Governor Raimondo gave a sneak peak of several programs Wednesday that will be part of her budget proposal.
She's proposing $1.3 million dollars to help high school students get college credit, and $1.75 million to provide some loan forgiveness for college graduates. The idea of that program is to encourage more recent grads to stay in the state.
Raimondo says she also wants to invest $10 million into a college scholarship program for students with strong academic performance. Raimondo proposes to "restructure" existing higher education grant programs to create this program.
Public schools, colleges and universities make up about a third of the state budget, and the full spending proposal is expected on Thursday.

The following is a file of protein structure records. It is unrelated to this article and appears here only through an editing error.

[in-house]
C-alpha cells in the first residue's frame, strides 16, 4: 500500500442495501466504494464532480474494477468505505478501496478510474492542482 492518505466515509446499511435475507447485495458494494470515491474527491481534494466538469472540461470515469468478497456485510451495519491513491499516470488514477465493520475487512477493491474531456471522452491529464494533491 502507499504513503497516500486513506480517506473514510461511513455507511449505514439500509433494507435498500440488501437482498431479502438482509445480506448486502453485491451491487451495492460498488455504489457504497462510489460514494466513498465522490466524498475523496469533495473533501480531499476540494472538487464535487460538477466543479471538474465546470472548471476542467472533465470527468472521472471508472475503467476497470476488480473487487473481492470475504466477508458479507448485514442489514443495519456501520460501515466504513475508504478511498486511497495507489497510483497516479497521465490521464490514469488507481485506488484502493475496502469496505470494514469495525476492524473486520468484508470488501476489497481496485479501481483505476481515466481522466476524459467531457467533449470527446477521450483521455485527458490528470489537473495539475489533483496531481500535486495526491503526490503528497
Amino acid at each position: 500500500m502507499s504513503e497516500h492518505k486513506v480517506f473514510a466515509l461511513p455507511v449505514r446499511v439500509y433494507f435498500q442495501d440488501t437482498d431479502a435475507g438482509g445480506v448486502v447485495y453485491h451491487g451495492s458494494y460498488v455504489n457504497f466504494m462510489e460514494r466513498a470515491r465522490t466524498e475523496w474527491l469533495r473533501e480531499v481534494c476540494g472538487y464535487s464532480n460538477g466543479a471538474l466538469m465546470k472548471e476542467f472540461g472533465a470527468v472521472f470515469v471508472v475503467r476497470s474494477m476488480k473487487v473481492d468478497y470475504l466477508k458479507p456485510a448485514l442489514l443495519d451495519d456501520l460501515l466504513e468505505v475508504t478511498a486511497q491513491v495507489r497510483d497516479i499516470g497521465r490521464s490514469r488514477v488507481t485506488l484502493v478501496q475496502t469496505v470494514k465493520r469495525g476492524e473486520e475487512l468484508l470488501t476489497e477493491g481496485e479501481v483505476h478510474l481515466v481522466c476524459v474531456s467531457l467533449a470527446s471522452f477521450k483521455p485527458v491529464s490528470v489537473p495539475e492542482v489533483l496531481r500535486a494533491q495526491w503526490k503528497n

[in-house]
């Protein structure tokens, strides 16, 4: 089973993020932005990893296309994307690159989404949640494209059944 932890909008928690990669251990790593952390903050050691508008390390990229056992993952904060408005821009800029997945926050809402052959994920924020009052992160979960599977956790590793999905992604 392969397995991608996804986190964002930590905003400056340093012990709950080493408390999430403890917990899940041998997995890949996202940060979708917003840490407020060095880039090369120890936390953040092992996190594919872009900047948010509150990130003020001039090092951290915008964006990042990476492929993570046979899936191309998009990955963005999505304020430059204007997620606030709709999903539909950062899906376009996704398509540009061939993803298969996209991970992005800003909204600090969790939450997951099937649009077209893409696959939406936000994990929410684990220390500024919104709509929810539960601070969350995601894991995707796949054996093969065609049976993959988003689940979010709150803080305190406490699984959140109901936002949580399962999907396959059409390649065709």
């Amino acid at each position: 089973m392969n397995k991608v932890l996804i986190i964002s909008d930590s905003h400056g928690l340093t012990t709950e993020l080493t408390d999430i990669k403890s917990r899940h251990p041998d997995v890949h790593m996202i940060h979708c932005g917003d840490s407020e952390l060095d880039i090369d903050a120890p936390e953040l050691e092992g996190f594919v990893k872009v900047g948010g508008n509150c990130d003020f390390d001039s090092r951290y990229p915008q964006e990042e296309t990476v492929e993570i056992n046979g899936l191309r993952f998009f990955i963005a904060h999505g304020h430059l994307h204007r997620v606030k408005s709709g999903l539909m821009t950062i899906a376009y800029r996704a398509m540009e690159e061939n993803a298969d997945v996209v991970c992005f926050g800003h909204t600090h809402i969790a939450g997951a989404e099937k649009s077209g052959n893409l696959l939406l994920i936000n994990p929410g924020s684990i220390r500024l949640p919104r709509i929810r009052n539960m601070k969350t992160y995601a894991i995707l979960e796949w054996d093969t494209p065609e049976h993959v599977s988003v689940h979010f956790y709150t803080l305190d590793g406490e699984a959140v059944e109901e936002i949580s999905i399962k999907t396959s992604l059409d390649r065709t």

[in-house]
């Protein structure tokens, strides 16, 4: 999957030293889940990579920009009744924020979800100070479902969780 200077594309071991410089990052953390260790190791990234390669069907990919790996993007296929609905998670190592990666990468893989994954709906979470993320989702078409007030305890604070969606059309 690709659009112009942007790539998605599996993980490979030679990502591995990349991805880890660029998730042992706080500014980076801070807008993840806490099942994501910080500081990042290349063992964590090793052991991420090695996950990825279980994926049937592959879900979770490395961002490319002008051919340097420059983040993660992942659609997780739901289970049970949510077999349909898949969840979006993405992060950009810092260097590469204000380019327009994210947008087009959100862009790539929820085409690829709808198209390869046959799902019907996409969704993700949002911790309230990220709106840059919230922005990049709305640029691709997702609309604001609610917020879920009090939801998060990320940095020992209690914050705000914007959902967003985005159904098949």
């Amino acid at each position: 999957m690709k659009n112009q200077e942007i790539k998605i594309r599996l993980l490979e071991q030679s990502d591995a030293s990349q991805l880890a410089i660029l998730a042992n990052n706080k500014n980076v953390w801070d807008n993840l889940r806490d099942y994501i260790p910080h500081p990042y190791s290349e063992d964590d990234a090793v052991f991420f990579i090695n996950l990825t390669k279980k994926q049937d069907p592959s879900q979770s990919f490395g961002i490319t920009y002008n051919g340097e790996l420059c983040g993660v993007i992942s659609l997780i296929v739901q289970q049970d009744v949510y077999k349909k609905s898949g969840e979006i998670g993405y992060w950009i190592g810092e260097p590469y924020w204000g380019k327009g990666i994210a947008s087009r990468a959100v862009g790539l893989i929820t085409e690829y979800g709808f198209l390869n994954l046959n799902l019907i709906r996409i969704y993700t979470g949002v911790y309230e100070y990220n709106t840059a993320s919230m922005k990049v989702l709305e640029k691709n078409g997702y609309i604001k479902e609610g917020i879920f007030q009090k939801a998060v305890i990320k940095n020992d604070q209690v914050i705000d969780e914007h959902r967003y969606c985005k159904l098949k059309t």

Raimondo says education is one of her top priorities because Rhode Island workers need better skills to find jobs.
On the K-12 side, school committees will be watching to see whether Raimondo sticks with a long-term plan to fund local school districts. Many teachers and parents are no doubt anxious to see whether Raimondo will increase funding for school construction.
Higher education officials have requested a $14 million increase for the fiscal year that begins July 1st. The money will fund the State Department of Higher Education, which was almost shut down in a prior budget. State college and university leaders say the increase will also help them keep tuition hikes at a minimum.
With a projected $190 million deficit, lawmakers get the final say on the budget. They usually finalize the state spending plan in June or July.